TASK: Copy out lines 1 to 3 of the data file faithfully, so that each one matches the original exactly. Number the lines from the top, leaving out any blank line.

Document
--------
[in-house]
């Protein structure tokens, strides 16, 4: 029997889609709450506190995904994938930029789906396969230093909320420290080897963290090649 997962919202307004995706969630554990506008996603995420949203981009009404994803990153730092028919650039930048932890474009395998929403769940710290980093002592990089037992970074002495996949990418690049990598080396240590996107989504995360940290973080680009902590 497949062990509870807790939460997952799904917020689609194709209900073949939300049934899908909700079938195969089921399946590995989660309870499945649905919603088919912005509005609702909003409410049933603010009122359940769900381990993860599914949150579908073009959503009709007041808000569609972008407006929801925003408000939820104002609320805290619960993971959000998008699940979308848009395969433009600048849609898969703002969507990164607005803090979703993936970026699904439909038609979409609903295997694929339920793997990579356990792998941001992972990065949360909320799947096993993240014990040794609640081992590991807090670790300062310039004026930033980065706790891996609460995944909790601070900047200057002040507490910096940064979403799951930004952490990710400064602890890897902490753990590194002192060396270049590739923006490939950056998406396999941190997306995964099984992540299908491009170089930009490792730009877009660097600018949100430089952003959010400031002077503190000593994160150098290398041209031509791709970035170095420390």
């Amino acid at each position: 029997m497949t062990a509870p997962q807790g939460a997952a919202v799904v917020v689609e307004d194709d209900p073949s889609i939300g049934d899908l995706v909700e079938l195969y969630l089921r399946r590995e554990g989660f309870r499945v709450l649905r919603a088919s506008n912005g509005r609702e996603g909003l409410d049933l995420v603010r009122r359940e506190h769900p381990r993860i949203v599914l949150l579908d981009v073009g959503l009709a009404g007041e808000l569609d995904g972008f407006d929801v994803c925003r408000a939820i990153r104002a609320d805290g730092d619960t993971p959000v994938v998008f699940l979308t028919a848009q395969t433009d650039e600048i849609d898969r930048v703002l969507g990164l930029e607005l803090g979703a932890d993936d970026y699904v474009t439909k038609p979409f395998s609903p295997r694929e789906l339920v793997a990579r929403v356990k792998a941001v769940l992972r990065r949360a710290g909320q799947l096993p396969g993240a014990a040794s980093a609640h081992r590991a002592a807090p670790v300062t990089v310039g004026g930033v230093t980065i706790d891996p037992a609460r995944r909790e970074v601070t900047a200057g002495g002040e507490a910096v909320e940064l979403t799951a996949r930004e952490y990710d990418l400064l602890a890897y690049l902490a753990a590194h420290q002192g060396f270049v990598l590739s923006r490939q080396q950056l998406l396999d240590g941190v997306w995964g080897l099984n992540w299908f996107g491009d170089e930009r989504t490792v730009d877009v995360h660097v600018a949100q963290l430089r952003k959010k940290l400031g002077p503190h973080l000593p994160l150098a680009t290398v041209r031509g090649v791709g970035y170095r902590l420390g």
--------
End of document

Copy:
[in-house]
């Protein structure tokens, strides 16, 4: 029997889609709450506190995904994938930029789906396969230093909320420290080897963290090649 997962919202307004995706969630554990506008996603995420949203981009009404994803990153730092028919650039930048932890474009395998929403769940710290980093002592990089037992970074002495996949990418690049990598080396240590996107989504995360940290973080680009902590 497949062990509870807790939460997952799904917020689609194709209900073949939300049934899908909700079938195969089921399946590995989660309870499945649905919603088919912005509005609702909003409410049933603010009122359940769900381990993860599914949150579908073009959503009709007041808000569609972008407006929801925003408000939820104002609320805290619960993971959000998008699940979308848009395969433009600048849609898969703002969507990164607005803090979703993936970026699904439909038609979409609903295997694929339920793997990579356990792998941001992972990065949360909320799947096993993240014990040794609640081992590991807090670790300062310039004026930033980065706790891996609460995944909790601070900047200057002040507490910096940064979403799951930004952490990710400064602890890897902490753990590194002192060396270049590739923006490939950056998406396999941190997306995964099984992540299908491009170089930009490792730009877009660097600018949100430089952003959010400031002077503190000593994160150098290398041209031509791709970035170095420390």
């Amino acid at each position: 029997m497949t062990a509870p997962q807790g939460a997952a919202v799904v917020v689609e307004d194709d209900p073949s889609i939300g049934d899908l995706v909700e079938l195969y969630l089921r399946r590995e554990g989660f309870r499945v709450l649905r919603a088919s506008n912005g509005r609702e996603g909003l409410d049933l995420v603010r009122r359940e506190h769900p381990r993860i949203v599914l949150l579908d981009v073009g959503l009709a009404g007041e808000l569609d995904g972008f407006d929801v994803c925003r408000a939820i990153r104002a609320d805290g730092d619960t993971p959000v994938v998008f699940l979308t028919a848009q395969t433009d650039e600048i849609d898969r930048v703002l969507g990164l930029e607005l803090g979703a932890d993936d970026y699904v474009t439909k038609p979409f395998s609903p295997r694929e789906l339920v793997a990579r929403v356990k792998a941001v769940l992972r990065r949360a710290g909320q799947l096993p396969g993240a014990a040794s980093a609640h081992r590991a002592a807090p670790v300062t990089v310039g004026g930033v230093t980065i706790d891996p037992a609460r995944r909790e970074v601070t900047a200057g002495g002040e507490a910096v909320e940064l979403t799951a996949r930004e952490y990710d990418l400064l602890a890897y690049l902490a753990a590194h420290q002192g060396f270049v990598l590739s923006r490939q080396q950056l998406l396999d240590g941190v997306w995964g080897l099984n992540w299908f996107g491009d170089e930009r989504t490792v730009d877009v995360h660097v600018a949100q963290l430089r952003k959010k940290l400031g002077p503190h973080l000593p994160l150098a680009t290398v041209r031509g090649v791709g970035y170095r902590l420390g």